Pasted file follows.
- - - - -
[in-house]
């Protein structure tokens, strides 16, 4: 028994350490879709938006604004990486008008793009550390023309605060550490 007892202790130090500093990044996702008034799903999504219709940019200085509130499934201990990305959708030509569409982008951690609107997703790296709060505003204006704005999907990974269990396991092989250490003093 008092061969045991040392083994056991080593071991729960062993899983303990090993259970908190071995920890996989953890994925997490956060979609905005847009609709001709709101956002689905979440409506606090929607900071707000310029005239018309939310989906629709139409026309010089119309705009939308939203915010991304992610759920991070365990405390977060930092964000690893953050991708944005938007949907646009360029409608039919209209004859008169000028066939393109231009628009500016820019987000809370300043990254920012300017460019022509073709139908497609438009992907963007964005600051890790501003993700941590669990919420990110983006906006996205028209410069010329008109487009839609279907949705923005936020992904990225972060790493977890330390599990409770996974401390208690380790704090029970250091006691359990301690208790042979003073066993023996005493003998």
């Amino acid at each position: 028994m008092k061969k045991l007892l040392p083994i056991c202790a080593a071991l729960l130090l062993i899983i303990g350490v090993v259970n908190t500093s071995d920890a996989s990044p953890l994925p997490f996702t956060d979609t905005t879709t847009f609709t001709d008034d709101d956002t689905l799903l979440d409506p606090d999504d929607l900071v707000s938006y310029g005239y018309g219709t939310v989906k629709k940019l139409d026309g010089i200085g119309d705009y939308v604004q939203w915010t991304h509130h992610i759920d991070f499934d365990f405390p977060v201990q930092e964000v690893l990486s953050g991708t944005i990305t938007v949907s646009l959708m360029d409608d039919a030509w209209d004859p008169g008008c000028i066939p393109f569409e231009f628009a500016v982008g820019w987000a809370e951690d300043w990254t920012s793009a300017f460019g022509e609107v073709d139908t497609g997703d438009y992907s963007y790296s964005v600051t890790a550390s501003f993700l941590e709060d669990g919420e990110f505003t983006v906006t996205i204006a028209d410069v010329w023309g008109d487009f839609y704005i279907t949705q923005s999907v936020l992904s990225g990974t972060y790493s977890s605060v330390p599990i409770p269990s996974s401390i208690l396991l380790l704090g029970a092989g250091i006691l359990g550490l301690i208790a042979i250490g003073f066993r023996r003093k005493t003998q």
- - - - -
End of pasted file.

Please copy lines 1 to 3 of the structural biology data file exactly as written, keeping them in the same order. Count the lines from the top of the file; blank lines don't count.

[in-house]
């Protein structure tokens, strides 16, 4: 028994350490879709938006604004990486008008793009550390023309605060550490 007892202790130090500093990044996702008034799903999504219709940019200085509130499934201990990305959708030509569409982008951690609107997703790296709060505003204006704005999907990974269990396991092989250490003093 008092061969045991040392083994056991080593071991729960062993899983303990090993259970908190071995920890996989953890994925997490956060979609905005847009609709001709709101956002689905979440409506606090929607900071707000310029005239018309939310989906629709139409026309010089119309705009939308939203915010991304992610759920991070365990405390977060930092964000690893953050991708944005938007949907646009360029409608039919209209004859008169000028066939393109231009628009500016820019987000809370300043990254920012300017460019022509073709139908497609438009992907963007964005600051890790501003993700941590669990919420990110983006906006996205028209410069010329008109487009839609279907949705923005936020992904990225972060790493977890330390599990409770996974401390208690380790704090029970250091006691359990301690208790042979003073066993023996005493003998």
């Amino acid at each position: 028994m008092k061969k045991l007892l040392p083994i056991c202790a080593a071991l729960l130090l062993i899983i303990g350490v090993v259970n908190t500093s071995d920890a996989s990044p953890l994925p997490f996702t956060d979609t905005t879709t847009f609709t001709d008034d709101d956002t689905l799903l979440d409506p606090d999504d929607l900071v707000s938006y310029g005239y018309g219709t939310v989906k629709k940019l139409d026309g010089i200085g119309d705009y939308v604004q939203w915010t991304h509130h992610i759920d991070f499934d365990f405390p977060v201990q930092e964000v690893l990486s953050g991708t944005i990305t938007v949907s646009l959708m360029d409608d039919a030509w209209d004859p008169g008008c000028i066939p393109f569409e231009f628009a500016v982008g820019w987000a809370e951690d300043w990254t920012s793009a300017f460019g022509e609107v073709d139908t497609g997703d438009y992907s963007y790296s964005v600051t890790a550390s501003f993700l941590e709060d669990g919420e990110f505003t983006v906006t996205i204006a028209d410069v010329w023309g008109d487009f839609y704005i279907t949705q923005s999907v936020l992904s990225g990974t972060y790493s977890s605060v330390p599990i409770p269990s996974s401390i208690l396991l380790l704090g029970a092989g250091i006691l359990g550490l301690i208790a042979i250490g003073f066993r023996r003093k005493t003998q």